A second round of peace talks between Syria's warring sides broke off Saturday without making any progress and without a date being set for a third round, United Nations mediator Lakhdar Brahimi said.
"I think it is better that every side goes back and reflects on their responsibility, [and on whether] they want this process to continue or not," Lakhdar Brahimi told reporters in Geneva, according to the Agence France-Presse.
The Syrian government, meanwhile, accused Israel and the United States of undermining the talks and blamed the opposition's refusal to settle the issue of "terrorism" for the deadlock.
The Algerian-born diplomat said an agreement to evacuate people from the besieged city of Homs had raised hopes that weren't satisfied at the Geneva talks involving opposition groups and representatives of Syrian President Bashar al-Assad.
The head of the International Committee of the Red Cross (ICRC) also stressed the meager results so far, saying the Homs evacuation did not herald any wider improvement in humanitarian access to Syria's civil war zones, where the United Nations says it cannot reach up to 3 million people in need.
"I am very very sorry and I apologize to the Syrian people that their hopes which were very very high here, that something will happen here," Brahimi told journalists after the talks, according to Reuters.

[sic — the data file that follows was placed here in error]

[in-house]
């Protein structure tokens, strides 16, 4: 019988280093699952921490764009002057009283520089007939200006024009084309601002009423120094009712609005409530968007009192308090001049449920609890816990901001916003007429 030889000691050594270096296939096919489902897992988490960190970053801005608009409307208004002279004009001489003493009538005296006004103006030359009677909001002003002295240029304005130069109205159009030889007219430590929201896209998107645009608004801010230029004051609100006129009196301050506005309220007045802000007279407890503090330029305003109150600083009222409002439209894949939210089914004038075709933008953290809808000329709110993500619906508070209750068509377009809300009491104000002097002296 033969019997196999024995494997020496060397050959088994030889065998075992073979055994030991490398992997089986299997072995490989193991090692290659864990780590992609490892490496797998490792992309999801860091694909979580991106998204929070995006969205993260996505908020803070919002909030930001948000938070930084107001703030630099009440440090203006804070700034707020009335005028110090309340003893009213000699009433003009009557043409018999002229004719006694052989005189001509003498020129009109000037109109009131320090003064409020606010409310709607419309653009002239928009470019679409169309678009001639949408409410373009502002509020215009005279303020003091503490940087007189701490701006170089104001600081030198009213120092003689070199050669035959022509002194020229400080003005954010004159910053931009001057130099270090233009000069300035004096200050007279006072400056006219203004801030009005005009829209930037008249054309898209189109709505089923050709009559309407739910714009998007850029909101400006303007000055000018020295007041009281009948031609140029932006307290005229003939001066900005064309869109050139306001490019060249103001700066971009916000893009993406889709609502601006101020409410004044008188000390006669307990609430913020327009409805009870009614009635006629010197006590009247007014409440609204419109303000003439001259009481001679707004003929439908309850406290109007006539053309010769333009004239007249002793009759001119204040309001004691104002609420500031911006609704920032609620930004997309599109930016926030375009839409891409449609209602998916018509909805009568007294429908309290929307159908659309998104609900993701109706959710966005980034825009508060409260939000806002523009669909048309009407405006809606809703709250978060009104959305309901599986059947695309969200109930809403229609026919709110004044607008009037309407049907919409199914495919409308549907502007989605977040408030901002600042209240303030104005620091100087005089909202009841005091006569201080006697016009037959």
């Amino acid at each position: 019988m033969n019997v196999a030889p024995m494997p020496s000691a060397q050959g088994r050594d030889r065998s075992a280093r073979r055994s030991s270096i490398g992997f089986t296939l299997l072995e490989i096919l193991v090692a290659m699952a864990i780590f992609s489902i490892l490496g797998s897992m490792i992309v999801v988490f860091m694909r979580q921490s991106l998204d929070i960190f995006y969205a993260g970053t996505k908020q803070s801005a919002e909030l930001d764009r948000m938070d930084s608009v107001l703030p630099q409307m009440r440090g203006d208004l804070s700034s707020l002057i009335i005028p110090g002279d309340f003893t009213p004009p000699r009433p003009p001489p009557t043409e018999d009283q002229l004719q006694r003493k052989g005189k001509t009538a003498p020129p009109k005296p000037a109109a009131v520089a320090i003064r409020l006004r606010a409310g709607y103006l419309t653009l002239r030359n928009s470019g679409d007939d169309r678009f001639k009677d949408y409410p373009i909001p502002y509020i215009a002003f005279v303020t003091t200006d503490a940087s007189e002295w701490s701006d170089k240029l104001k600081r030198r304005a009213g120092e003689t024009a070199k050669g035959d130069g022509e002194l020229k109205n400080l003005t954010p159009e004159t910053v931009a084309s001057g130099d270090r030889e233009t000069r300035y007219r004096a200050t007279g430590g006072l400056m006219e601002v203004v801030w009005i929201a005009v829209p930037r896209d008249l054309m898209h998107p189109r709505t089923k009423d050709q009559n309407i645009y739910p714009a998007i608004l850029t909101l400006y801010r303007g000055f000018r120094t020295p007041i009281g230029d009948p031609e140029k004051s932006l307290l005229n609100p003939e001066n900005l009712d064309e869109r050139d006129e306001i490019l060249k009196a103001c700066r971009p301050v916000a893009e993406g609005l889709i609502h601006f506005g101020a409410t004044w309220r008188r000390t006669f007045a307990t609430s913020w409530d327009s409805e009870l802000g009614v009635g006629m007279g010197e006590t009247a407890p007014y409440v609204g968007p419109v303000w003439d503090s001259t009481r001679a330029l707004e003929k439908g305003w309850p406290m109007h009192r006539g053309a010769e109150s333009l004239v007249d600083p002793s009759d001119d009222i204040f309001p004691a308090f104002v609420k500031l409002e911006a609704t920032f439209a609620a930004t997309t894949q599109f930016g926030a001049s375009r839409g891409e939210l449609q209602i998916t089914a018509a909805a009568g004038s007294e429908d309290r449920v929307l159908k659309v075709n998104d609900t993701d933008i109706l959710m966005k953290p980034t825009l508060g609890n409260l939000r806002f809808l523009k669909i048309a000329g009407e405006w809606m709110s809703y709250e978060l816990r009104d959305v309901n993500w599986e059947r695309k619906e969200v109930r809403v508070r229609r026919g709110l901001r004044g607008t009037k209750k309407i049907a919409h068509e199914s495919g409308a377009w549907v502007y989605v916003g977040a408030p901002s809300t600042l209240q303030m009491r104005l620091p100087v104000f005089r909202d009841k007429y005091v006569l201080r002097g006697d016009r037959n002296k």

"I think that the little that has been achieved in Homs gave them even more hope that maybe this is the beginning of coming out of this horrible crisis they are in."
Death toll at 140,000, opposition says
The pro-opposition Syrian Observatory for Human Rights says the 3-year-old conflict has killed more than 140,000 people — more than 7,000 of them children.
The London-based Observatory added the period since the "Geneva 2" peace talks for Syria began last month had been the bloodiest of the conflict.
The rebels come mainly from Syria's majority Sunni Muslims and have been joined by radical Sunni groups such as Al Qaeda and other foreign militants.
Shia Muslim Iran and the powerful Lebanese Shia movement Hezbollah have thrown their weight behind Assad, who is from Syria's minority Alawite sect, an offshoot of Shia Islam, and whose family has dominated Syria for 44 years.
Thousands of people fled a rebel-held western Syrian town, Yabroud, on Friday after it was bombed and shelled in an operation that has stirred fears of a major assault by ground troops, the UN said.
Al-Manar television, run by Lebanon's Hezbollah, said the Syrian army had advanced in the Yabroud area, seizing control of the town's main road and a nearby border crossing that it said was used for smuggling
Agenda for next talks, whenever they are
Brahimi said the points to be discussed at the next Geneva round include violence and terrorism, a transitional governing body, national institutions and national reconciliation.
However, he added, the Syrian government wants to first deal with the issue of combating terrorism — the word it uses to described armed opposition to Assad's rule — and has refused to deal with any other points until that's resolved.
US President Barack Obama said on Friday he was considering new ways to pressure Assad but did not expect the conflict to be resolved any time soon.
However, Obama told reporters in California that "there are going to be some immediate steps that we have to take to help the humanitarian assistance there."
With Agence France-Presse and Reuters.